Dos and Don’ts When Dining Out with Your Preschooler

By Carolyn O'Neil, MS, RD, LD
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A child's life is full of firsts. First steps, first words, first tooth and for parents who enjoy eating out we can add a child's first meals at a restaurant. For preschoolers, ages 3 to 5, the meals may be small but there are big lessons to learn about lifelong healthy dining habits.

Good Things in Small Packages

Children are not just small adults especially when it comes to nutrition. Every bite should deliver healthy nutrients for growing bodies and minds. Filling up on chips before the "real food" arrives is a bad habit for two reasons: they'll often consume too many calories and they won’t have room for the healthy items.

Fruit First

Depending on age of the preschooler – whether they need mashed bananas or are fine with finger foods – ask for cut up fruit while you enjoy an appetizer. It will keep them occupied and contribute to the one cup of fruit they need per day.

Be a Cut Up

To prevent choking, cut grapes and other solid foods, such as meat, poultry and hot dogs, into tiny bites.

Table Lessons

Teach kids to slow down and savor flavors. Parents are powerful role models so set a good example by setting a relaxed pace. Dining out with small children helps encourage a healthy curiosity about food and how to behave at the table.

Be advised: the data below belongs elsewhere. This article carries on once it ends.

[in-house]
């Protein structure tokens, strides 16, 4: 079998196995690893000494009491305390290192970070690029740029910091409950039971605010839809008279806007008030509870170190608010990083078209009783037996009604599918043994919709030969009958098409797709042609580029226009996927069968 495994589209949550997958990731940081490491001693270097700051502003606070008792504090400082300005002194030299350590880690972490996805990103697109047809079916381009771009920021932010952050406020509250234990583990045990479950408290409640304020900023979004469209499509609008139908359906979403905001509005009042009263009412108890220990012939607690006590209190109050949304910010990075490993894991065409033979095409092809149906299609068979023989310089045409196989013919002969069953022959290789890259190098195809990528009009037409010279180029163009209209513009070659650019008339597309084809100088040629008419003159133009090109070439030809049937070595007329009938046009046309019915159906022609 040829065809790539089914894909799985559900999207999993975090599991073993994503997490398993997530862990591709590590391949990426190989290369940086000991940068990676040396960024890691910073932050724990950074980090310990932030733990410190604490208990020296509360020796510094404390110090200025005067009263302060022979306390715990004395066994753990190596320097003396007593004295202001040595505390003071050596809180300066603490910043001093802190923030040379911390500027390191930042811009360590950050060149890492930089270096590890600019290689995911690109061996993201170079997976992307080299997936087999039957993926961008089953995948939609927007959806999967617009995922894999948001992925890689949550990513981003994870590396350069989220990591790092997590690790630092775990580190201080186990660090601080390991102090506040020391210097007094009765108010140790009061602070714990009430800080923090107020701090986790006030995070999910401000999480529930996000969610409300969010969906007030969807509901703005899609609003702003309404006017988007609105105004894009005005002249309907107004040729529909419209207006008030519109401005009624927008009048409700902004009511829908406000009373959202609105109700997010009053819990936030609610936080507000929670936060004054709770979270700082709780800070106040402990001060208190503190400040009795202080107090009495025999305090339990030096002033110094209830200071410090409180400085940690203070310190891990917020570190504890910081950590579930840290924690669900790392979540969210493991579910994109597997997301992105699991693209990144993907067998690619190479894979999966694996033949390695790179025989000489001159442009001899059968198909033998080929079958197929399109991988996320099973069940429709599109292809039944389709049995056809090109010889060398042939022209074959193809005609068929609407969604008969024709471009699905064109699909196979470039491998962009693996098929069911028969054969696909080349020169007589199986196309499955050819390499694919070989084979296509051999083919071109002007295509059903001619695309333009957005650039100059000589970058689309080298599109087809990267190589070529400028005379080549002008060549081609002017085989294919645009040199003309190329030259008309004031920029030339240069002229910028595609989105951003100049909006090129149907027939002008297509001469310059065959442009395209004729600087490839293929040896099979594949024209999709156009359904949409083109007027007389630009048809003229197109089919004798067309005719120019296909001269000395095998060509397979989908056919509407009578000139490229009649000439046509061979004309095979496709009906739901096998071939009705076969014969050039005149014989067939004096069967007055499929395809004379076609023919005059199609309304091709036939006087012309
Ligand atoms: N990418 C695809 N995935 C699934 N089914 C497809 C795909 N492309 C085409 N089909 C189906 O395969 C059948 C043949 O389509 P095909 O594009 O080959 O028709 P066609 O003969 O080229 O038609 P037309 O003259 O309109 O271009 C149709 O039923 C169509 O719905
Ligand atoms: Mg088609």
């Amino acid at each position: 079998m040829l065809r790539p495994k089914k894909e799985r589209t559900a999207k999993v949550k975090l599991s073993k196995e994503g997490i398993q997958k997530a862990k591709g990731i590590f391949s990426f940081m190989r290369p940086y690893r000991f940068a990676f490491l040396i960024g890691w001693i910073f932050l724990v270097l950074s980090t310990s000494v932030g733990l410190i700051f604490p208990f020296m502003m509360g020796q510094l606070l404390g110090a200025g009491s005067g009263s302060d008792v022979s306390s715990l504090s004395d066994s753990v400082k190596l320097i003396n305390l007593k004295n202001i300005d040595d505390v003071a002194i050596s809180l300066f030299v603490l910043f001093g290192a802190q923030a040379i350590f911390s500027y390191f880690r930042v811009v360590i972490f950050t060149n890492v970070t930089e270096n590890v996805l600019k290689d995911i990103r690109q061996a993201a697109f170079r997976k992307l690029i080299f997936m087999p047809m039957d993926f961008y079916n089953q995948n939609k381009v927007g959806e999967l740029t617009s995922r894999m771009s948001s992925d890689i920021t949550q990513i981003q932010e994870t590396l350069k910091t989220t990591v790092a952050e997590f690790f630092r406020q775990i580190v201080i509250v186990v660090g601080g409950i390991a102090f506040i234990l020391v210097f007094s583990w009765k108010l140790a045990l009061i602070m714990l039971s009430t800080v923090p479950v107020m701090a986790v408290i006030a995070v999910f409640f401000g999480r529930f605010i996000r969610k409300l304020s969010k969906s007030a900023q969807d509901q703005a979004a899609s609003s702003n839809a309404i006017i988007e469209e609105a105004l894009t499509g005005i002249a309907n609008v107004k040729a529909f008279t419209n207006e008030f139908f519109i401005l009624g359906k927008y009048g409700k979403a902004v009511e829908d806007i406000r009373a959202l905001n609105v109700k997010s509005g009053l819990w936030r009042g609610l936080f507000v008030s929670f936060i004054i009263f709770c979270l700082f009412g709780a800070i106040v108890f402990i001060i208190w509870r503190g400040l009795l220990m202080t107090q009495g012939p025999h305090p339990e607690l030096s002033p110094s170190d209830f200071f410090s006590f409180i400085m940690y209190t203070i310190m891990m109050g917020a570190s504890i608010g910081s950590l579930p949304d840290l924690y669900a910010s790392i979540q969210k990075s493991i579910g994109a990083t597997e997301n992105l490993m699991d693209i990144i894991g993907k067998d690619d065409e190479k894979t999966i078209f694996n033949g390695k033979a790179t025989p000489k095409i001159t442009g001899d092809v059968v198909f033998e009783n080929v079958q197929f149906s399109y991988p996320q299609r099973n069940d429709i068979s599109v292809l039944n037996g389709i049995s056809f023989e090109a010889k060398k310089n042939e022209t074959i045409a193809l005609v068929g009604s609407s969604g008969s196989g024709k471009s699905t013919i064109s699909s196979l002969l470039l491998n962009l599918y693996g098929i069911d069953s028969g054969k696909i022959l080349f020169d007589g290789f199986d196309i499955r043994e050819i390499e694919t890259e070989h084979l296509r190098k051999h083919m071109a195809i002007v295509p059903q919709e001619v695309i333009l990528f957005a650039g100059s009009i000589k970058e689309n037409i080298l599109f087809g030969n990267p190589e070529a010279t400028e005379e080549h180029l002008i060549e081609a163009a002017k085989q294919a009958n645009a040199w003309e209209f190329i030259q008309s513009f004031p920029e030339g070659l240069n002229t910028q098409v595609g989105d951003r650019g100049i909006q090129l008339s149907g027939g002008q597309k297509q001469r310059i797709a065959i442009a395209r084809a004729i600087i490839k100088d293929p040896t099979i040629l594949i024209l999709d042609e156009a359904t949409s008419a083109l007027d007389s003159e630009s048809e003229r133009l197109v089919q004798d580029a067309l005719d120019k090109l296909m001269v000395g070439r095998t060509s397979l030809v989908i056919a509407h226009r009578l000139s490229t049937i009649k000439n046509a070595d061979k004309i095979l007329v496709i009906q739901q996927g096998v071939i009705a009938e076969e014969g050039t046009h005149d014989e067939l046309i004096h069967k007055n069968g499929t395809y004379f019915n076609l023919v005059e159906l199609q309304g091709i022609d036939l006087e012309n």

Pasta Please

The old stand-by plate of pasta is a toddler favorite. Penne, macaroni or shells are easiest for small children to maneuver on to a spoon. Ask for pasta with a little olive oil or marinara sauce rather than coated in melted butter or cheese sauces.

Simple is Best

Often side dishes, even steamed vegetables, are highly seasoned. Request that a child's vegetables be made without added salt. Order a plain baked potato or sweet potato, mash and season lightly at the table.

Beware the Hot Stuff

Kids move fast. Be aware that hot foods can hurt tiny mouths and then oh, the tears! Avoid spicy foods, too. It's always best if you taste it first.

Don't Be Afraid to Try It

Some kids are more adventurous than others but, it's important to encourage tasting new foods when dining out. The more variety in the diet, the more nutrients provided.

Learn to Share

Whether its splitting a platter of pasta for the whole family to sample or ordering one slice of cheesecake with four forks; dining out teaches proper portion control when you share.

Skip the Sodas

Dining out used to be a special occasion so soda was an OK treat. But, since most kids dine out multiple times per week think about the drinks. Encourage fat-free milk, plain water or make your own special "soda" by mixing equal parts fruit juice and sparkling water.

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